May 8 – CNBC (Thomas Franck): “President Donald Trump’s decision to pull the U.S. out of the Iran nuclear deal… could have widespread global implications ranging from the price of oil to the future of Tehran’s nuclear ambitions. The U.S. withdrawal from the deal could stress already strained diplomatic relations with a number of key allies, including European Union leaders in Germany, France and the United Kingdom, all original parties in the 2015 accord. President Emmanuel Macron of France and British Foreign Secretary Boris Johnson have both implored Trump in recent days to stay in the landmark deal brokered under President Barack Obama. Macron later tweeted… his disappointment with Trump’s decision to exit the deal, formally known as the Joint Comprehensive Plan of Action. ‘France, Germany, and the UK regret the U.S. decision to leave the JCPOA,’ Macron said… ‘The nuclear non-proliferation regime is at stake.'”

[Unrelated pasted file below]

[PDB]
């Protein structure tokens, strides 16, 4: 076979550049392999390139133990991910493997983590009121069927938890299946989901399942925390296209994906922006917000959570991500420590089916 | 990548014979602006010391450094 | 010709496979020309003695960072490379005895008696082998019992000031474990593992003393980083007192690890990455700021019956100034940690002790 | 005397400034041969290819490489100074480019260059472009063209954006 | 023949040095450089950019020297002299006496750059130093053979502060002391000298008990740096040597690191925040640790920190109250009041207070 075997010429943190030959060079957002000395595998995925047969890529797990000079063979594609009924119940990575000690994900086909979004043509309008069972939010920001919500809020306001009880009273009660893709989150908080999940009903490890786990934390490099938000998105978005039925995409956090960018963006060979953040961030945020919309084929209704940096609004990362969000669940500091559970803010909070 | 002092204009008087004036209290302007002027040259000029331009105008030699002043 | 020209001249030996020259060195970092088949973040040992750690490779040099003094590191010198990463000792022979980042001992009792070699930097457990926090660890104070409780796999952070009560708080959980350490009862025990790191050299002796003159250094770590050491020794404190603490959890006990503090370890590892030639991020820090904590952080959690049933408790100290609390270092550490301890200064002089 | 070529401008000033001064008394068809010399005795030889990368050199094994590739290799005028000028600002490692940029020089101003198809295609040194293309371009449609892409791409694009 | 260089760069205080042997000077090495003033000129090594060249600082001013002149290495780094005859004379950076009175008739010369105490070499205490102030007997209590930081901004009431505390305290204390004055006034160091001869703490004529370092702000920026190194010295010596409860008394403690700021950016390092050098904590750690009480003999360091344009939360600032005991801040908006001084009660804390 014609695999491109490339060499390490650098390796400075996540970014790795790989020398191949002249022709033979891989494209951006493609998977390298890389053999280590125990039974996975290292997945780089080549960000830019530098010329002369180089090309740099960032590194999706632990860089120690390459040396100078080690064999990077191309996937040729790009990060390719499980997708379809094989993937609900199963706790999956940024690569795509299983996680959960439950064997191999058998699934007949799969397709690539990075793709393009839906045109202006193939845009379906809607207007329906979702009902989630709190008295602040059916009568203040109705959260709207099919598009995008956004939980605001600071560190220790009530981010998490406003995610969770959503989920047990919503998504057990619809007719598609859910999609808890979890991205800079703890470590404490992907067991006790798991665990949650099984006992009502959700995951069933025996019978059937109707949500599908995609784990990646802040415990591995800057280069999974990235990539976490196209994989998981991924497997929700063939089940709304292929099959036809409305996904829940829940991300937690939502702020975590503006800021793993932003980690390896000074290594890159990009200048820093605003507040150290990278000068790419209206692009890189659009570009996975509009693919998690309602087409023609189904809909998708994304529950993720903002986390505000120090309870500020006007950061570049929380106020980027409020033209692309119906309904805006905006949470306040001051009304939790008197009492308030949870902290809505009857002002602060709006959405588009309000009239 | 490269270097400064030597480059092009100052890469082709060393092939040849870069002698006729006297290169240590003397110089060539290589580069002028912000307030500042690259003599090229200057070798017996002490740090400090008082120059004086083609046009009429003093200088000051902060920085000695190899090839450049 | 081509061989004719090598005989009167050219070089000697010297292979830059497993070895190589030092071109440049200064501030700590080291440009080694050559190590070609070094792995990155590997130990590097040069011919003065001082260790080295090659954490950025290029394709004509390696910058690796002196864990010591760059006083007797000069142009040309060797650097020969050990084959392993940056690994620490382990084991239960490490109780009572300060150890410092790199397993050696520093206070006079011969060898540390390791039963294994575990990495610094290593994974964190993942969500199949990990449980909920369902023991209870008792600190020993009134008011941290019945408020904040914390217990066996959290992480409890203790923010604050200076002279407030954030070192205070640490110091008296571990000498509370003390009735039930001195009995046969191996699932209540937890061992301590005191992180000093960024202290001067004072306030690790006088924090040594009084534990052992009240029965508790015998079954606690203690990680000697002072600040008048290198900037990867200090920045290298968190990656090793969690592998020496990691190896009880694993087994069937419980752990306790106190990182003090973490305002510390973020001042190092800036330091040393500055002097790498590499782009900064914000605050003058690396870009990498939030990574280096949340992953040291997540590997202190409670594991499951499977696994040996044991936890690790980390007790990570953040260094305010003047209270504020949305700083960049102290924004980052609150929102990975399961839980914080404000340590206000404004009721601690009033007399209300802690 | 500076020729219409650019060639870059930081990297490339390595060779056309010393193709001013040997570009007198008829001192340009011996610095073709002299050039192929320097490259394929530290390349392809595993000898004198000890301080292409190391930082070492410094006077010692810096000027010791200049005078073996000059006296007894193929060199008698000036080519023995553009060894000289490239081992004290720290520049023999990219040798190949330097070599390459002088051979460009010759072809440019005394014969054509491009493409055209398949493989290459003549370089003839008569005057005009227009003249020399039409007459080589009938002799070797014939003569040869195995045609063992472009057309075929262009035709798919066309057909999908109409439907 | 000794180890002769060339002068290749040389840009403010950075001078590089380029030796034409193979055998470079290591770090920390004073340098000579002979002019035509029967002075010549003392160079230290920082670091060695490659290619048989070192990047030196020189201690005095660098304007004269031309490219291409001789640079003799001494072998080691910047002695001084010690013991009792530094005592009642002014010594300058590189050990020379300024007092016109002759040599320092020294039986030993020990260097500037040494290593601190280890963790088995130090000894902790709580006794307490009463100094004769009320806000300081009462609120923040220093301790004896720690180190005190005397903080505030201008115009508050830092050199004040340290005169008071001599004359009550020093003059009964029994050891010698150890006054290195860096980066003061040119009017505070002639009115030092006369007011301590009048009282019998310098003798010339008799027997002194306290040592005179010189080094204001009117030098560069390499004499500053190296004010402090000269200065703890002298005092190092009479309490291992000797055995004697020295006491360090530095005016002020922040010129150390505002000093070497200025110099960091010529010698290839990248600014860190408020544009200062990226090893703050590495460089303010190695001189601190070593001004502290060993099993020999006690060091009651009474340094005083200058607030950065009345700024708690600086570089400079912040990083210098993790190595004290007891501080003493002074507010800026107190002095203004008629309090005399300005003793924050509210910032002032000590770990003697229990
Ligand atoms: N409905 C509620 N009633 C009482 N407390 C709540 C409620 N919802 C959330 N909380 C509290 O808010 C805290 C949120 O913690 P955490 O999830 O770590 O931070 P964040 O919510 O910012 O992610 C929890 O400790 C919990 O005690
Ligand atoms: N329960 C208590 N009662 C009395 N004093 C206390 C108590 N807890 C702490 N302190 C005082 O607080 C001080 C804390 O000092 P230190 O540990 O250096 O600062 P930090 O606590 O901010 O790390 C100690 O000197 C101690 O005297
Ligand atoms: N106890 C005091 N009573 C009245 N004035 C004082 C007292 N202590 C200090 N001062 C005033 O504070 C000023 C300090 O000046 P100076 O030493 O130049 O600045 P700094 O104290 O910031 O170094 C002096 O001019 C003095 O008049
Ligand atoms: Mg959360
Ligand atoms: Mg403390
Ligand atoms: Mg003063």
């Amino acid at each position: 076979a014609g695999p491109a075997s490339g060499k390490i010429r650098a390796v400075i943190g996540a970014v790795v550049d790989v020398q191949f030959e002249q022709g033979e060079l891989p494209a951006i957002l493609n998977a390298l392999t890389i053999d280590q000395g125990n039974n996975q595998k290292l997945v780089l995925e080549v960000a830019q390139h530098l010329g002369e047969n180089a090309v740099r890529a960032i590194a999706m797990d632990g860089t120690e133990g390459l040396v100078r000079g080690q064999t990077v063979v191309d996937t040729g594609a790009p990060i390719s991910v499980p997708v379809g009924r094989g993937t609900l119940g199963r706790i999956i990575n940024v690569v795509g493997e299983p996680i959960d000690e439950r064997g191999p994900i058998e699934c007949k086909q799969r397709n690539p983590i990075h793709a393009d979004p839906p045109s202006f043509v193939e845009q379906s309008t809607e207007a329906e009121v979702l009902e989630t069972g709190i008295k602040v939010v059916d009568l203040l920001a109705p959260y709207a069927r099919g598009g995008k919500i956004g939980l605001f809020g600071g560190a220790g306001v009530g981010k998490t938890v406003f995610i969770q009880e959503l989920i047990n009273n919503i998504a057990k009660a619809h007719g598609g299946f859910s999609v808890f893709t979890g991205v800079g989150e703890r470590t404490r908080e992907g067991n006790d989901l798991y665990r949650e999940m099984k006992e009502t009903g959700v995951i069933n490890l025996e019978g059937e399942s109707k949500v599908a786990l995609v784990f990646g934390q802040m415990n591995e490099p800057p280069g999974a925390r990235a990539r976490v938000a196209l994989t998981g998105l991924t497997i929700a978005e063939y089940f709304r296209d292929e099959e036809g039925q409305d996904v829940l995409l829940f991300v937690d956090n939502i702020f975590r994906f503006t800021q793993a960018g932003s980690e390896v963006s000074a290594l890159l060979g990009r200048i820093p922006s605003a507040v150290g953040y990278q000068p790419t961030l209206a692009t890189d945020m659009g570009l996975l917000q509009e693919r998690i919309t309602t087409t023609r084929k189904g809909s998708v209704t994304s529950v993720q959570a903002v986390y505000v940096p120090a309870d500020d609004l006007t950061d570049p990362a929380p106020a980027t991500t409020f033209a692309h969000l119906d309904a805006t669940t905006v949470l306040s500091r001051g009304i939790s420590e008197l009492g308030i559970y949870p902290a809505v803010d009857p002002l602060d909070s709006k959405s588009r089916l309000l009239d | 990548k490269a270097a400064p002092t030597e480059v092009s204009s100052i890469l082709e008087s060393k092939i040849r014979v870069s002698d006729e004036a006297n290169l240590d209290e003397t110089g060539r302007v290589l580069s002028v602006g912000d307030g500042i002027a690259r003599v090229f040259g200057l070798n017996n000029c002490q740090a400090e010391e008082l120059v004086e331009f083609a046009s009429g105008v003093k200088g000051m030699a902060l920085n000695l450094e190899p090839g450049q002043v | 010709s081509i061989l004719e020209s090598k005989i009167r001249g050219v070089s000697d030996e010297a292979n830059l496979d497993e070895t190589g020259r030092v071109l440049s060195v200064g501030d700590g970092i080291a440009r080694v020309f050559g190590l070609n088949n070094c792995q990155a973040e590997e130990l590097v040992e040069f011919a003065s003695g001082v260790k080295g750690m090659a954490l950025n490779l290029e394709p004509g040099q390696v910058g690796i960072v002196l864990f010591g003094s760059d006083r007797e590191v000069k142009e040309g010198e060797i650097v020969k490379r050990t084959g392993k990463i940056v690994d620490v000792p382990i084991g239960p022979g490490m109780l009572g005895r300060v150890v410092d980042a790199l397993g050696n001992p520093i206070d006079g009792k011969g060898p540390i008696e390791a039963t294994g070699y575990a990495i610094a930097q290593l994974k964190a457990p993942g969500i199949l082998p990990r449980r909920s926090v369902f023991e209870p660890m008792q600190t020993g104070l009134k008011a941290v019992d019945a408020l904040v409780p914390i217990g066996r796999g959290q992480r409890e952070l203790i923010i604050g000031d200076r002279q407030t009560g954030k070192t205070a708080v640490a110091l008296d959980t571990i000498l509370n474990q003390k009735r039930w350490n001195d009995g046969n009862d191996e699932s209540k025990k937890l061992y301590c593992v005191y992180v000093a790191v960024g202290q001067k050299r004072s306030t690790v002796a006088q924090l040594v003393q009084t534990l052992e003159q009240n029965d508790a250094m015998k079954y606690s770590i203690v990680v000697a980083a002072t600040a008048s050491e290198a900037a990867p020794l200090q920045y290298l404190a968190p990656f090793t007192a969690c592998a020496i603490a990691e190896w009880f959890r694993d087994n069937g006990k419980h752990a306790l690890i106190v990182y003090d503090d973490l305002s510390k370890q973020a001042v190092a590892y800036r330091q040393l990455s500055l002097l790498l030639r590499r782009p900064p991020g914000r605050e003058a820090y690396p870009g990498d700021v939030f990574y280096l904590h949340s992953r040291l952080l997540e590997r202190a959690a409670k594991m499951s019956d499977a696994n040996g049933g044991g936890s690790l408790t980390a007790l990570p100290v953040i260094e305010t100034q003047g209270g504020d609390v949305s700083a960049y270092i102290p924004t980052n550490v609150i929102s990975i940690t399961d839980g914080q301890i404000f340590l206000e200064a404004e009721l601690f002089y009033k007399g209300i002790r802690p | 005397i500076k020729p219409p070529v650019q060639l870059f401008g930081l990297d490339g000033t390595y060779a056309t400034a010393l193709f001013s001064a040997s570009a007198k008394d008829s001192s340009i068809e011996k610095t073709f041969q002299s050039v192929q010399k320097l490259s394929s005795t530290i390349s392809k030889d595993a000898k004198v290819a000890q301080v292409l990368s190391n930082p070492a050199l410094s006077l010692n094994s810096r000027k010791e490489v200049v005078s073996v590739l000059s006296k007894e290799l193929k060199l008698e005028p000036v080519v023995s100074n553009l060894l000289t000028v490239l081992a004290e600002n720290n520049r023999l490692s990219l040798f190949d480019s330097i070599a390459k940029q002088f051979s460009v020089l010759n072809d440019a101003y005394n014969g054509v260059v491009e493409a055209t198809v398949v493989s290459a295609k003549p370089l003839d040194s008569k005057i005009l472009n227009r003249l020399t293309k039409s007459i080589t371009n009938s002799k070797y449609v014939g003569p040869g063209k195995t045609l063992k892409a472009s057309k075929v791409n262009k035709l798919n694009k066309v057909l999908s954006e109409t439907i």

May 9 – Bloomberg (Javier Blas): “The U.S. is giving its allies 180 days to extricate themselves from Iranian oil deals, making explicit its desire to start curbing the nation’s crude exports quickly in a bid to go after Tehran’s economic lifeline. The sanctions ‘effectively’ go into place immediately, U.S. Treasury Secretary Steven Mnuchin said… In a document accompanying the announcement, the Treasury Department gave an unequivocal ‘Yes’ to the question of ‘Will the United States resume efforts to reduce Iran’s crude oil sales?’ It was a message harsher than some oil traders had expected.”